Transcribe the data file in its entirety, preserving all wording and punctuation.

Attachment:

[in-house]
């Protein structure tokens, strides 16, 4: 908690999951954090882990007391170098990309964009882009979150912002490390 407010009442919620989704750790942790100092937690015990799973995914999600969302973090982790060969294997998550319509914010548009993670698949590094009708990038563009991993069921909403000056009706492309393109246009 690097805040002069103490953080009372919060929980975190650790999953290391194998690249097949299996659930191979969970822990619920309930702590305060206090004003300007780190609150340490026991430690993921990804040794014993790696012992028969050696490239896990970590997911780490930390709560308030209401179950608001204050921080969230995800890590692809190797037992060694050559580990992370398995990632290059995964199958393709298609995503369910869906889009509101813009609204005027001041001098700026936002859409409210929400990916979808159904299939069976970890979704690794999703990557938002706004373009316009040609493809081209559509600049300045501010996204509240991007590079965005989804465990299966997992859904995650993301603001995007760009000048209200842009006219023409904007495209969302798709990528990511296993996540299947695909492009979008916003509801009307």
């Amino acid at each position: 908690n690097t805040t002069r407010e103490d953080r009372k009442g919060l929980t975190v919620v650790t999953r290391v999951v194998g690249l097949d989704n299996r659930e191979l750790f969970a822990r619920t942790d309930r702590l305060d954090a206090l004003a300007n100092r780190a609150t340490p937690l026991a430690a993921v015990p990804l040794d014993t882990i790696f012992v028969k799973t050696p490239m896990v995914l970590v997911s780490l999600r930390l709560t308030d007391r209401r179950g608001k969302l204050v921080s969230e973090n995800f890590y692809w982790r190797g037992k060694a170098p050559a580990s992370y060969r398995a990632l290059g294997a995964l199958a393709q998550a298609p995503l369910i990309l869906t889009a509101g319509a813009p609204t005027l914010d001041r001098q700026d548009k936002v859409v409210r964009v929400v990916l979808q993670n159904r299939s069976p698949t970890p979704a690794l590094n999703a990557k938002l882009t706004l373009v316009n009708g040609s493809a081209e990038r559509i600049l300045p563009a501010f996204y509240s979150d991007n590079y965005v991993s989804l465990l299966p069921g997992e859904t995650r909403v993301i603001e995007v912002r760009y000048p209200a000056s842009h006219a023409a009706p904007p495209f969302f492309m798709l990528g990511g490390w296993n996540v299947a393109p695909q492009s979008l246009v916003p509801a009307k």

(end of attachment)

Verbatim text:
[in-house]
């Protein structure tokens, strides 16, 4: 908690999951954090882990007391170098990309964009882009979150912002490390 407010009442919620989704750790942790100092937690015990799973995914999600969302973090982790060969294997998550319509914010548009993670698949590094009708990038563009991993069921909403000056009706492309393109246009 690097805040002069103490953080009372919060929980975190650790999953290391194998690249097949299996659930191979969970822990619920309930702590305060206090004003300007780190609150340490026991430690993921990804040794014993790696012992028969050696490239896990970590997911780490930390709560308030209401179950608001204050921080969230995800890590692809190797037992060694050559580990992370398995990632290059995964199958393709298609995503369910869906889009509101813009609204005027001041001098700026936002859409409210929400990916979808159904299939069976970890979704690794999703990557938002706004373009316009040609493809081209559509600049300045501010996204509240991007590079965005989804465990299966997992859904995650993301603001995007760009000048209200842009006219023409904007495209969302798709990528990511296993996540299947695909492009979008916003509801009307």
């Amino acid at each position: 908690n690097t805040t002069r407010e103490d953080r009372k009442g919060l929980t975190v919620v650790t999953r290391v999951v194998g690249l097949d989704n299996r659930e191979l750790f969970a822990r619920t942790d309930r702590l305060d954090a206090l004003a300007n100092r780190a609150t340490p937690l026991a430690a993921v015990p990804l040794d014993t882990i790696f012992v028969k799973t050696p490239m896990v995914l970590v997911s780490l999600r930390l709560t308030d007391r209401r179950g608001k969302l204050v921080s969230e973090n995800f890590y692809w982790r190797g037992k060694a170098p050559a580990s992370y060969r398995a990632l290059g294997a995964l199958a393709q998550a298609p995503l369910i990309l869906t889009a509101g319509a813009p609204t005027l914010d001041r001098q700026d548009k936002v859409v409210r964009v929400v990916l979808q993670n159904r299939s069976p698949t970890p979704a690794l590094n999703a990557k938002l882009t706004l373009v316009n009708g040609s493809a081209e990038r559509i600049l300045p563009a501010f996204y509240s979150d991007n590079y965005v991993s989804l465990l299966p069921g997992e859904t995650r909403v993301i603001e995007v912002r760009y000048p209200a000056s842009h006219a023409a009706p904007p495209f969302f492309m798709l990528g990511g490390w296993n996540v299947a393109p695909q492009s979008l246009v916003p509801a009307k």